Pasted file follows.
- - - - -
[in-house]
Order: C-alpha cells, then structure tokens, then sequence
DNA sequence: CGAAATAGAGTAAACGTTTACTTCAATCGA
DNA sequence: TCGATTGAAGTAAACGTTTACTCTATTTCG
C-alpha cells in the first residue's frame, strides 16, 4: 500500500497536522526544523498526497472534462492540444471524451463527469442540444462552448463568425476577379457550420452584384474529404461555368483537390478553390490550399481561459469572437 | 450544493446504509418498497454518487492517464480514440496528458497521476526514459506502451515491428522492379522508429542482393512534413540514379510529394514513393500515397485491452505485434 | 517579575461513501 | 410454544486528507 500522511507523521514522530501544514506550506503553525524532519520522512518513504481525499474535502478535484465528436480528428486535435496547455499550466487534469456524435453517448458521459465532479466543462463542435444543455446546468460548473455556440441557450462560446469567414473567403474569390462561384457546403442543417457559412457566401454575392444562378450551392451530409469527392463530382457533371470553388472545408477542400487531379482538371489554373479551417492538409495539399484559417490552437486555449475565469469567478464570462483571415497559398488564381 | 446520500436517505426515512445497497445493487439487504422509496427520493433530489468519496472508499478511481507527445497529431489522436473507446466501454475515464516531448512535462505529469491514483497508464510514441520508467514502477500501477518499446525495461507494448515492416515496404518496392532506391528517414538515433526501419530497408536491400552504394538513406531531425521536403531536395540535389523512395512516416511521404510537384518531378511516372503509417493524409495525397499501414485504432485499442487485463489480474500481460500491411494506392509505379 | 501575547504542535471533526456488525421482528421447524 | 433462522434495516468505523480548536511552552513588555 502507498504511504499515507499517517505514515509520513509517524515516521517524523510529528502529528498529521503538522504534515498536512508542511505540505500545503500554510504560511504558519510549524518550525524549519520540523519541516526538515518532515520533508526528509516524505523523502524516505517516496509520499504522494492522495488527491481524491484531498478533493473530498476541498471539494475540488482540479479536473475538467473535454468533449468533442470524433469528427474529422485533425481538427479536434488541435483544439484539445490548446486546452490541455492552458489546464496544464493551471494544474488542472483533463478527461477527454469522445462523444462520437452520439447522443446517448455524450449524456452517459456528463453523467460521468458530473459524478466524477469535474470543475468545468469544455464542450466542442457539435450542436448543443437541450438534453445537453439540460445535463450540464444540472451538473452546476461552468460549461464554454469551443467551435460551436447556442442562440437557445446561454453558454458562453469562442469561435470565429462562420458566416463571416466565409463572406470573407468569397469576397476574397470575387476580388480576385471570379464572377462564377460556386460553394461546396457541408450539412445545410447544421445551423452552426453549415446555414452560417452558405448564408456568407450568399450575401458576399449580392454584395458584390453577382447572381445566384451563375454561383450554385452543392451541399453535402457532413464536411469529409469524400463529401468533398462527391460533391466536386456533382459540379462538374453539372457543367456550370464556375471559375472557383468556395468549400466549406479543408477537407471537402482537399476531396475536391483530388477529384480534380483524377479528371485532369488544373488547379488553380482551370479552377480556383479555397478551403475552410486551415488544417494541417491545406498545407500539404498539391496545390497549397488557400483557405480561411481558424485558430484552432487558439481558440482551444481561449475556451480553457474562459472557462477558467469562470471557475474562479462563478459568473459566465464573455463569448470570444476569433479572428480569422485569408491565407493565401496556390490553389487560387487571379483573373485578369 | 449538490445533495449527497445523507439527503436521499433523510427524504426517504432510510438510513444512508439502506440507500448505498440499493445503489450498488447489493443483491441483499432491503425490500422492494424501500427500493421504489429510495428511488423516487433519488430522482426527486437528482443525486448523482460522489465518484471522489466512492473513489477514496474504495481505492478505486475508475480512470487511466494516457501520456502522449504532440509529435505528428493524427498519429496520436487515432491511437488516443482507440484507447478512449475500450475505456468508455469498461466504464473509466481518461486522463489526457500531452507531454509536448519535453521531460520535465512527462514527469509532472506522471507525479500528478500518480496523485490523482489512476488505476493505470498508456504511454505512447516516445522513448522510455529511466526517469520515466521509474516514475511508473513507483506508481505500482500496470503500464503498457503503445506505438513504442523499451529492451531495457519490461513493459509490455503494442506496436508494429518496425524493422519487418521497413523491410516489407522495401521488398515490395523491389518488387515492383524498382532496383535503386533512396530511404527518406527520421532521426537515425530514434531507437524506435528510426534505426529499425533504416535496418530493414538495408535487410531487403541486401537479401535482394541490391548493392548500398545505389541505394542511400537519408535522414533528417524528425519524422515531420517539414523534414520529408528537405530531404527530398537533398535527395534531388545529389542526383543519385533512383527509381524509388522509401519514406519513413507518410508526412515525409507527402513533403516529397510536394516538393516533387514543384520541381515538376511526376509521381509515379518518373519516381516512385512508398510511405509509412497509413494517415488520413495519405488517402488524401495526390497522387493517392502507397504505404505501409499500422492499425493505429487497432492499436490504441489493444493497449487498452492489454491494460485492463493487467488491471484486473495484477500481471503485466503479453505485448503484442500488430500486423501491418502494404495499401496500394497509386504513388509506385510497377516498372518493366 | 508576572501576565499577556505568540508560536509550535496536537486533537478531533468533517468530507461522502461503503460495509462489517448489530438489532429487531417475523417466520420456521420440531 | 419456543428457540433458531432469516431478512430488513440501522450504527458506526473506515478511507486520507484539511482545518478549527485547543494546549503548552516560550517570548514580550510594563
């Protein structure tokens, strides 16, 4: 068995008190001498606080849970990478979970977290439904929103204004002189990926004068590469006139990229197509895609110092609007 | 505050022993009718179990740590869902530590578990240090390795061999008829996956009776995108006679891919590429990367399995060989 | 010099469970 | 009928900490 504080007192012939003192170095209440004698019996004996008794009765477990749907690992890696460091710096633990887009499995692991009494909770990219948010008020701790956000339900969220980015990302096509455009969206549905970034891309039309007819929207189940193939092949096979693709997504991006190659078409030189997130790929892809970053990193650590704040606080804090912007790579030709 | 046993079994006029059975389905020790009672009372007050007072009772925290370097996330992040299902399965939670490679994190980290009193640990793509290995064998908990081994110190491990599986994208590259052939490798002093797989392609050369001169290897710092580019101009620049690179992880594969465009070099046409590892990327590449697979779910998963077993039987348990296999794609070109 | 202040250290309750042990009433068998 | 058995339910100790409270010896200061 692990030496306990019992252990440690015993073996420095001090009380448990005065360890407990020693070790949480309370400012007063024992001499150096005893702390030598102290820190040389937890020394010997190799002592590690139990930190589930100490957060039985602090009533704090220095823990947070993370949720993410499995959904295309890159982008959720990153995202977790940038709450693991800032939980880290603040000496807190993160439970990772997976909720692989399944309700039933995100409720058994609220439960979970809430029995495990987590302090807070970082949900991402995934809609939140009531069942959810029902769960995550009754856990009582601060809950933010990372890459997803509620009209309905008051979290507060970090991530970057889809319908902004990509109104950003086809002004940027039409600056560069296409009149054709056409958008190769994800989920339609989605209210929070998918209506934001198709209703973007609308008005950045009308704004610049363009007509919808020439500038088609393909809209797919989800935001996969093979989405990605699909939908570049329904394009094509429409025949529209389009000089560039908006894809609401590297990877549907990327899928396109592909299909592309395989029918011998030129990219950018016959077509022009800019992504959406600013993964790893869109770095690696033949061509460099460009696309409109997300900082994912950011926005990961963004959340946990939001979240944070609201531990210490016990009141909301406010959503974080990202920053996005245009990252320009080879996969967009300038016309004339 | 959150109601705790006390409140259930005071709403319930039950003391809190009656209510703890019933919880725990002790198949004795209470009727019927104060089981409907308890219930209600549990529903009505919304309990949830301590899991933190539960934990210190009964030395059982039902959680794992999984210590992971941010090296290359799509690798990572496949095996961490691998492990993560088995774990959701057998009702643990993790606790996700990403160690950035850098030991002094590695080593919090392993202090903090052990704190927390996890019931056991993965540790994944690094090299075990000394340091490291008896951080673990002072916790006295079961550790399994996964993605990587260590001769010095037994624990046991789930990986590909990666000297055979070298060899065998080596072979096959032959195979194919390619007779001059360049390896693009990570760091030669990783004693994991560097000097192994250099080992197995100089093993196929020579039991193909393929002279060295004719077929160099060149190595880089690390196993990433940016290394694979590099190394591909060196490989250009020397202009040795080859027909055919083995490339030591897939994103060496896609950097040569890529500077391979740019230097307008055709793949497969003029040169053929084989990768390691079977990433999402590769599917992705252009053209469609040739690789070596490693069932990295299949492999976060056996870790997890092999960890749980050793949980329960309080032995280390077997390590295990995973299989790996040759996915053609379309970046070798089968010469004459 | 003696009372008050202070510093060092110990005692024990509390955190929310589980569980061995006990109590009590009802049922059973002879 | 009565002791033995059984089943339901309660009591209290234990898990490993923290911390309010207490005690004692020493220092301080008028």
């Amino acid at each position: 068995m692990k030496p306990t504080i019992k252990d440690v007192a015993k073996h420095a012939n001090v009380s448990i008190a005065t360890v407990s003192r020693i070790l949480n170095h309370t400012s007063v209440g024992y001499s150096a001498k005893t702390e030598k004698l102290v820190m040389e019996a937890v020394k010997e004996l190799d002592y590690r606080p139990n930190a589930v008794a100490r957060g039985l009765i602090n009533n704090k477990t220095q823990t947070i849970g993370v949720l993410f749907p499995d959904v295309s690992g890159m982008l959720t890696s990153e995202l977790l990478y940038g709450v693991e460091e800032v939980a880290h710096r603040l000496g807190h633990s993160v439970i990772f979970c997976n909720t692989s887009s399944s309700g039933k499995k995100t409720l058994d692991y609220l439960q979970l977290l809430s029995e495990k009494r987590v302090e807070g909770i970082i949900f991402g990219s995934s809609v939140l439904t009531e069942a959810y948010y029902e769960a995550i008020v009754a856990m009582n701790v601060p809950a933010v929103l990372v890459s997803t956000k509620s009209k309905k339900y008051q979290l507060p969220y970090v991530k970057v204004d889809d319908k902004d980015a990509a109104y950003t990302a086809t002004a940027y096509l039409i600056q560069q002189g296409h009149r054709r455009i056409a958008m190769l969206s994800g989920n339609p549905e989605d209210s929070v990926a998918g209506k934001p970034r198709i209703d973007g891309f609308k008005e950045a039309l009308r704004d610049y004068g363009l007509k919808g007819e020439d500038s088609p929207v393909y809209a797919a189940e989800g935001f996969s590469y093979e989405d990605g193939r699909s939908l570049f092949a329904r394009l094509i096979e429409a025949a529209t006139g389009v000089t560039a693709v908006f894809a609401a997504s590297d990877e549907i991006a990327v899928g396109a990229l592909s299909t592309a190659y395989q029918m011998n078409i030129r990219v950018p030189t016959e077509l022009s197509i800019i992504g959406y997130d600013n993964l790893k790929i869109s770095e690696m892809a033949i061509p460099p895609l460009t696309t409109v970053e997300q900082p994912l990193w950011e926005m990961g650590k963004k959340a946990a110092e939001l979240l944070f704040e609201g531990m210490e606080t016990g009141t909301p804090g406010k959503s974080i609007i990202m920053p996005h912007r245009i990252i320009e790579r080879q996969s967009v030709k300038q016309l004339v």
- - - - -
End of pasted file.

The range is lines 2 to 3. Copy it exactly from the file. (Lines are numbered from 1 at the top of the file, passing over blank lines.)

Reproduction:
Order: C-alpha cells, then structure tokens, then sequence
DNA sequence: CGAAATAGAGTAAACGTTTACTTCAATCGA